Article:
Happy New Year!

Sorry it has been long in coming, but finally I come with warm new wishes for 2006! As everyone is making resolutions of things they individually feel a need to improve on throughout the year, I will be promising to work more on this spot here. I mostly plan on updating much more often here and even want to play around with some of the aesthetic features of the site.

At this moment as a lot of the other anime sites are finishing thier look backs at the previous year, Akihabara Renditions is looking forward with what we can expect in 2006. Also, with what seems to be a more common experience, the shift of Akihabara Renditions will be changing slightly, too. Now, Akihabara Renditions, will be trying to garner support for classic anime titles to be exported out of Japan. I know, with market saturation and the growing costs of licenses amongst the newer release titles, this is a large task; however, I think, as well as many other fans, that there are still many great older titles that are virtually untouched by the current North American licensors. Akihabara Renditions will be working harder to gather more industry opinion about this and report more on newer licenses.

At the start of the year I like to look back at the important anniversaries that will be occuring throughout the year. These are generally anniversaries on important series that have effected not only the anime industry but also of important series that have either been brought to the US already or are still available to be brought to the US.

Image hosted by Photobucket.com LUPIN III
Arguably one of the most popular anime in Japan of all time, Lupin will celebrate thirty-five years in animation this year. The first TV series premeired in 1971 and the Lupin gang and the bumbling Inspector Zenigata have all won the hearts of Japanese fans over the past three and a half decades. For the past couple of years, Lupin III has been making headway into more mainstream Anime fandom with not only the numerous films and TV specials being brought to the US by various companies, but also the second TV series being brought out by Pioneer and being featured on the [Adult Swim] blocks. Ironically, it wasn't the first two television series that brought the series its lasting popularity in Japan but it was 1979's theatrical feature Castle of Caglostro 『カリオストロの城』 directed by none other than Miyazaki Hayao.

Image hosted by Photobucket.com DRAGONBALL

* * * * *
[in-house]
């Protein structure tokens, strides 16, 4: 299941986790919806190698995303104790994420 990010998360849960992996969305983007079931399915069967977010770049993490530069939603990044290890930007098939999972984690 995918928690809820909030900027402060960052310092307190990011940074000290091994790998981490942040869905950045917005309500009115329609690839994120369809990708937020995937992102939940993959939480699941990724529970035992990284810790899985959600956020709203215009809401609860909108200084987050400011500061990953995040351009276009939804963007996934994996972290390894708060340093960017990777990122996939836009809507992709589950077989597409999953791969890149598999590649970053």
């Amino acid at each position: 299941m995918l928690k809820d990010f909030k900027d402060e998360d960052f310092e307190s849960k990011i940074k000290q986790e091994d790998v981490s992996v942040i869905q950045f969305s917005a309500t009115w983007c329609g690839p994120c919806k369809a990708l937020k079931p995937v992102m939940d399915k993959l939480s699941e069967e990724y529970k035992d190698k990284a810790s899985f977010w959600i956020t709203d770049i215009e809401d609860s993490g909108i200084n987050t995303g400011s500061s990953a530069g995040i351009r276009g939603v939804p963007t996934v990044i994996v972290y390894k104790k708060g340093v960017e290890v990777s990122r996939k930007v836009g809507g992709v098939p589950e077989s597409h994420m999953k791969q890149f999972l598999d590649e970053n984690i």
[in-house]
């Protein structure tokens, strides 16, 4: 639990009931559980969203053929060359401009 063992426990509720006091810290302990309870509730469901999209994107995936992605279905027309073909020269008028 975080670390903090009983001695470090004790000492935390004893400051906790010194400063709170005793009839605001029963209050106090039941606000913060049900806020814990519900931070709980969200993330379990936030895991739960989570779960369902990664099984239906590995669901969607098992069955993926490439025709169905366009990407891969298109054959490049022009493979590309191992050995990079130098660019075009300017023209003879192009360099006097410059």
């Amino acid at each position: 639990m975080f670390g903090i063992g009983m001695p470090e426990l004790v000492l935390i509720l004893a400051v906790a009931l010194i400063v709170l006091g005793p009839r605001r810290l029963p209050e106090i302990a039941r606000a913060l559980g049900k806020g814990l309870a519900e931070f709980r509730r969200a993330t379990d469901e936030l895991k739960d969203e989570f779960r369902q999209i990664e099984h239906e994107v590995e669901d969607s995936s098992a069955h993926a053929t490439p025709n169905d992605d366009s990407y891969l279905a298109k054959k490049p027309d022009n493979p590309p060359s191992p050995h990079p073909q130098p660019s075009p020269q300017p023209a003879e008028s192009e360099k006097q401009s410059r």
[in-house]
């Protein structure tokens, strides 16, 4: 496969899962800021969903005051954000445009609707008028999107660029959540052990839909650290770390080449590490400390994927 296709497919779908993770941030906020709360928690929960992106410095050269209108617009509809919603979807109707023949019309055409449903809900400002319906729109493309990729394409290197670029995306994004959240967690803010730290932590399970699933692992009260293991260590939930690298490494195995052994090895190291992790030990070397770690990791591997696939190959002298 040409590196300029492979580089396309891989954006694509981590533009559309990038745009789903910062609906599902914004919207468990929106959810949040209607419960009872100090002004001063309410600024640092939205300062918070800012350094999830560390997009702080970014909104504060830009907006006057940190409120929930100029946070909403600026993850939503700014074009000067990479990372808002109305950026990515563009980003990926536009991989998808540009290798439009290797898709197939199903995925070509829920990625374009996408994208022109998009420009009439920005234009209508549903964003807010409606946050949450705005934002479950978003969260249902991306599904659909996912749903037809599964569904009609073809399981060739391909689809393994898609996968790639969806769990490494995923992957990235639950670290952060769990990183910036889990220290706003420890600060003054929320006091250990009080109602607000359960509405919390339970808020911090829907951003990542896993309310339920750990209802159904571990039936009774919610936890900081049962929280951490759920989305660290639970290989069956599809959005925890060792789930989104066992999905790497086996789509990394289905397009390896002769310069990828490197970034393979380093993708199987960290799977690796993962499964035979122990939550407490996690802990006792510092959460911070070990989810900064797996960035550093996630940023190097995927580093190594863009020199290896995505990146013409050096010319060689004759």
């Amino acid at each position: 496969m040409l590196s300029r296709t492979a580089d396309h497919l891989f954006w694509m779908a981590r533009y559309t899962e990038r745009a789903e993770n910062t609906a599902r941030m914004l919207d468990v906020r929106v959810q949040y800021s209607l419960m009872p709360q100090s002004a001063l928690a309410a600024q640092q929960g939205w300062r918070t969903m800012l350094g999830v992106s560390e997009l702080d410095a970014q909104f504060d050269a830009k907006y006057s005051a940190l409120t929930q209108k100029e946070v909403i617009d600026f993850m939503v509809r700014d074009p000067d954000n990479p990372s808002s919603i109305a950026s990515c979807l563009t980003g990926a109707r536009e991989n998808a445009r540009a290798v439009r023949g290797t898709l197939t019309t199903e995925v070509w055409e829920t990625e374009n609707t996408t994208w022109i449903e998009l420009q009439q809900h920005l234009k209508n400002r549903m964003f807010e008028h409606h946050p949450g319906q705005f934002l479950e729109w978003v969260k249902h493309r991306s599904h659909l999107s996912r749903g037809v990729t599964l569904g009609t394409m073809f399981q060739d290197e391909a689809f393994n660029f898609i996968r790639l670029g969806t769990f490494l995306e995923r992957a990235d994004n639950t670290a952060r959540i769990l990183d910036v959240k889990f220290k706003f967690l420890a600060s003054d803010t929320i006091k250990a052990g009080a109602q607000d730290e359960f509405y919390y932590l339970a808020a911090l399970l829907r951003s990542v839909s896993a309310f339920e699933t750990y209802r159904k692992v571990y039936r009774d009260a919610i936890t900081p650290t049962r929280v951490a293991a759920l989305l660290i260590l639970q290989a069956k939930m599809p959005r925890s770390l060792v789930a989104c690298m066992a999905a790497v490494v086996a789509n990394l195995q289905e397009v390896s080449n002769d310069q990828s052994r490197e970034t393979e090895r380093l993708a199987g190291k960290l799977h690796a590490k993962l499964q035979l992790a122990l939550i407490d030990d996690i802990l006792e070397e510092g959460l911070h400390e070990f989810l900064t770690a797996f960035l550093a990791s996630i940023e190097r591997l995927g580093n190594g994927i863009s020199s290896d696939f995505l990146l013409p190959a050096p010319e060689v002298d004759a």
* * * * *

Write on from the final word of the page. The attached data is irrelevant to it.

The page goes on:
Honestly, who's not heard of Dragonball? I was more shocked at realizing that the anime itself turns twenty this year. That's right, it's been a full twenty years since a city girl wandered into the mountains and found a lonely boy in search of mystical, wish-granting spheres. An it spawned one of the most worldwide recognizable anime trilogies ever. Even though the Dragonball trilogy ended ten years ago with its third but unsuccessful TV series, Japan has renewed its interest in martial arts shonen action in the massively popular Naruto 『ナルト』.

Image hosted by Photobucket.com URUSEI YATSURA
If there is any series more recognized than the aforementioned Lupin III , Urusei Yatsura definately gives it a run for its money. Based off of the popular comics from Takahashi Rumiko; her first hit before she wrote other major series such as Maison Ikkoku, Ranma 1/2, and Inu Yasha. The TV series is full of many pop-culture references, a few of which have to be explained to younger Japanese but still fresh in the memories of people who probably caught it on the original run. No matter though - the universal themes of this series has allowed it to find audiences on both sides of the Pacific. Urusei Yatsura makes a very memorable milestone this year - the full quarter century. Happy Twenty-Fifth!

Image hosted by Photobucket.comMahoutsukai Sally
The final anniversary spotlight anime here is a truly revolutonary title: Mahoutsukai Sally. Sally celebrates a the big 4-0 this year. First debuting in 1966, it is more memorable for its 1972 theatrical theme dealing in the same subject matter and characters but it took anime aimed at the shoujo genre and created what anime and manga fans have dubbed the "Mahou Shoujo" - the Magical Girl. This title, as well as with its fan appeal, brought us other titles such as Hana no Ko Lun Lun 『花の子ルンルン』, Pretty Soldier Sailormoon 『美少女戦士セーラームーン』, and Ojamajo Doremi 『オジャ魔女ドレミ』 and parodies such as Mahou Shoujo Pretty Sami 『魔法少女プレテイサミ』.

These are only a few of the titles that I thought I should mention for the anniversaries in 2006. Throughout the year I'll be doing a look at more of the Mahou Shoujo titles and how they've changed over the years. After all, this is the anniversary of the birth of a genre. An opportunity to do articles over the evolution on an entire genre for its anniversary doesn't come around that often.

I'll also be looking into more titles that are hitting anniversaries this year and hopefully looking for what we can expect from either licensing or DVD releases or re-releases.

Thanks for visiting Akihabara Renditions; I wish you a happy 2006 and please look forward for more of what we've got going on here more in 2006.


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